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Titanic Chronology: Titanic Sails to New York (12 April 1912)

RMS Olympic First Class Lounge (1912)
Photo: Robert John Welch (1859-1936), official photographer for Harland & Wolff
Public Domain/Wikimedia Commons

Titanic made its last stop yesterday (11 April 1912) in Queenstown (now Cobh) Ireland. She has now begun her maiden voyage to New York. Passengers adjust to the ship routine and their temporary lodgings. The ship was laid out not unlike a major hotel and designed with luxury in mind. First class cabins were designed in Empire style, which had become popular towards the end of the 19th century. Napoleon had started it back when he was in power and it became popular outside of France. It faded in popularity, but many upper class and aristocrats began to appreciate it again in the late 19thand early 20th centuries. Other styles were used in Second Class and public areas of the ship. All of it was designed to convey you were not on a ship but in a grand place.

RMS Olympic’s A la Carte Restaurant, located in B-Deck level. Circa May 1911
Robert John Welch (1859-1936), official photographer for Harland & Wolff
Public Domain/Wikimedia Commons

Aside from amenities such as a salt-water swimming pool, a gymnasium and Turkish bath (to name a few), there was a massive reception area, a smoking room for men, and a room to read and write while aboard. The A La Carte restaurant was designed like the Ritz Hotel and run by well-known Italian restaurateur, Gaspare Gatti. The Cafe Parisien was designed to resemble a French sidewalk café. This was an annex to the restaurant and offered high end French cuisine. The Dining Saloon on D deck could seat up to 600 at a time.

Third Class (called Steerage back then) was different from other ships of its time. In other ships, most slept in dormitories, had little food and toilet facilities were inadequate. White Star changed that (they made a lot of money from this class, so it was worth the improvements). Single men were housed in the forward areas while families, single women, and couples in the after. All had private rooms that were small but comfortable holding each up two, four, six or eight and ten passengers depending on the accommodation. Running water and toilet facilities were provided as well (though not in the rooms). Third class had its own dining rooms and gathering areas as well. There was a large open space on D Deck for socializing, its own smoking room for men, and an area on C Deck women could use for reading and writing. Third Class on Titanic was luxurious compared to other shipping lines of the day.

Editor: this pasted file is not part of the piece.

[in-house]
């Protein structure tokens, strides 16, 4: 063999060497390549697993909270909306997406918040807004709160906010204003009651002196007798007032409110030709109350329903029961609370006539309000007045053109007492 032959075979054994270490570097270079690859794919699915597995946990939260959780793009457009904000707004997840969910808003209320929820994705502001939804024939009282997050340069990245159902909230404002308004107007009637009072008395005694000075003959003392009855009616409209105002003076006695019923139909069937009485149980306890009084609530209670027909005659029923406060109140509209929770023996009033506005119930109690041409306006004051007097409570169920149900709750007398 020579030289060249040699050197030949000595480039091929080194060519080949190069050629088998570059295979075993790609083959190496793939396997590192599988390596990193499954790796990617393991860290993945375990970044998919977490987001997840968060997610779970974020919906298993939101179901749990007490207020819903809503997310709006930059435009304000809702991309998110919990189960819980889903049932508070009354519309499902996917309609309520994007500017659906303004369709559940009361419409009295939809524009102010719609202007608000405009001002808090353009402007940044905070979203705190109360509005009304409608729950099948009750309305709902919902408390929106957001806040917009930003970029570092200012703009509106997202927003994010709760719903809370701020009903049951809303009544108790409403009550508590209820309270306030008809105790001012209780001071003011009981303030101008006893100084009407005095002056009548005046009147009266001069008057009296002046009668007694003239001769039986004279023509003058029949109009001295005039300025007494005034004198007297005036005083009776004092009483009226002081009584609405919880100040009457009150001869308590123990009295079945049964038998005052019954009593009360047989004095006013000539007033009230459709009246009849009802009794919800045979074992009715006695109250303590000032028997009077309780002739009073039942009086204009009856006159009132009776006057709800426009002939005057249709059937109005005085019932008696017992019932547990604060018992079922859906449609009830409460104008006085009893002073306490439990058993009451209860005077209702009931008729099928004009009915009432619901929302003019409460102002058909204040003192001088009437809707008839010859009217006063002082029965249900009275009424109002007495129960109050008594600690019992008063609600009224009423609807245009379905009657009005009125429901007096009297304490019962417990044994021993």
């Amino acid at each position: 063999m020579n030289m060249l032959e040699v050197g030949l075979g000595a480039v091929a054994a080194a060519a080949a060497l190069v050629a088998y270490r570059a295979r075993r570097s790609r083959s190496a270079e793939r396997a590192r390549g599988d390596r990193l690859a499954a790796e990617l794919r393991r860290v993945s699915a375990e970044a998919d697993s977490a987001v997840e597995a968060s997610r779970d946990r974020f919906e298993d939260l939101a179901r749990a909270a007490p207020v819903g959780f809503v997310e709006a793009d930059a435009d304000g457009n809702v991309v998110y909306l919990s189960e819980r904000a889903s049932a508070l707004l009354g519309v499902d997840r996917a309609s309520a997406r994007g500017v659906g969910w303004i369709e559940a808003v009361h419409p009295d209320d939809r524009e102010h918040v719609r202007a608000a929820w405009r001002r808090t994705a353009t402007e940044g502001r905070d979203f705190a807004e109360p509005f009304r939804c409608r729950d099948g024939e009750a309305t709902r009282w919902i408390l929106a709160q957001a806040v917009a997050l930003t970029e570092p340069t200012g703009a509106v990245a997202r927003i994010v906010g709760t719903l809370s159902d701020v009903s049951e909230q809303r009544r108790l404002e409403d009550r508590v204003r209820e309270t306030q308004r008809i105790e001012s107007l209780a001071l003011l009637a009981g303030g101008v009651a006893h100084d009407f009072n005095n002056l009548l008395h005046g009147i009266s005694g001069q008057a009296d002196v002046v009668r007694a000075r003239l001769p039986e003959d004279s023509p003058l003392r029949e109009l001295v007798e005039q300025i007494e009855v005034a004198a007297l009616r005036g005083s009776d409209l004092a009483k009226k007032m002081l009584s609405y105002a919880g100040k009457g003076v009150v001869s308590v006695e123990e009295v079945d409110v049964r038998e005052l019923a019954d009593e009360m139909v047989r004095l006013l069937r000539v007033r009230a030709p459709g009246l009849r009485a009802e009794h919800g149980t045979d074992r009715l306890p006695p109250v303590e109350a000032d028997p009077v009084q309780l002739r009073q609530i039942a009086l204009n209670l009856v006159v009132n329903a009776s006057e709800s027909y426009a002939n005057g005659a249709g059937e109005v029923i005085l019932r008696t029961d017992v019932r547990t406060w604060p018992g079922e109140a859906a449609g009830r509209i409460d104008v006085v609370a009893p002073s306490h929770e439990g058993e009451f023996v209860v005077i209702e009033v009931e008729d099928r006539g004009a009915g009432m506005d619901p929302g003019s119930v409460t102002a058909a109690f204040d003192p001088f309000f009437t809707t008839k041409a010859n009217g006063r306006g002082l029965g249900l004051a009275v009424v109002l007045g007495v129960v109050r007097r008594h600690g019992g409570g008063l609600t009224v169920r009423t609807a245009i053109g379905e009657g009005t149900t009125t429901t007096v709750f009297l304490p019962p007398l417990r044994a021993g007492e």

Including her stop in Queenstown, Titanic traveled 326 miles by this date.

Sources:

Books

Behe, George TITANIC: SAFETY, SPEED AND SACRIFICE, Transportation Trails, Polo, IL 1997

Eaton John P. & Haas Charles, TITANIC TRIUMPH AND TRAGEDY, SECOND EDITION, W.W. Norton & Company, New York, New York, 1995 First American Edition

Lord, Walter, A NIGHT TO REMEMBER, Holt Rinehart and Winston, New York, New York, 1955. Multiple revisions and reprints, notably Illustrated editions (1976,1977,1978 etc)

Lord, Walter, THE NIGHT LIVES ON, Willian Morrow and Company, New York, New York, 1986 (First Edition)

Lynch, Don & Marshall Ken, TITANIC AN ILLUSTRATED HISTORY, Madison Press Books, Toronto, Ontario Canada, 1992

Internet

Britannica.com
Cobh Heritage Center
Encyclopedia Titanica
History.com

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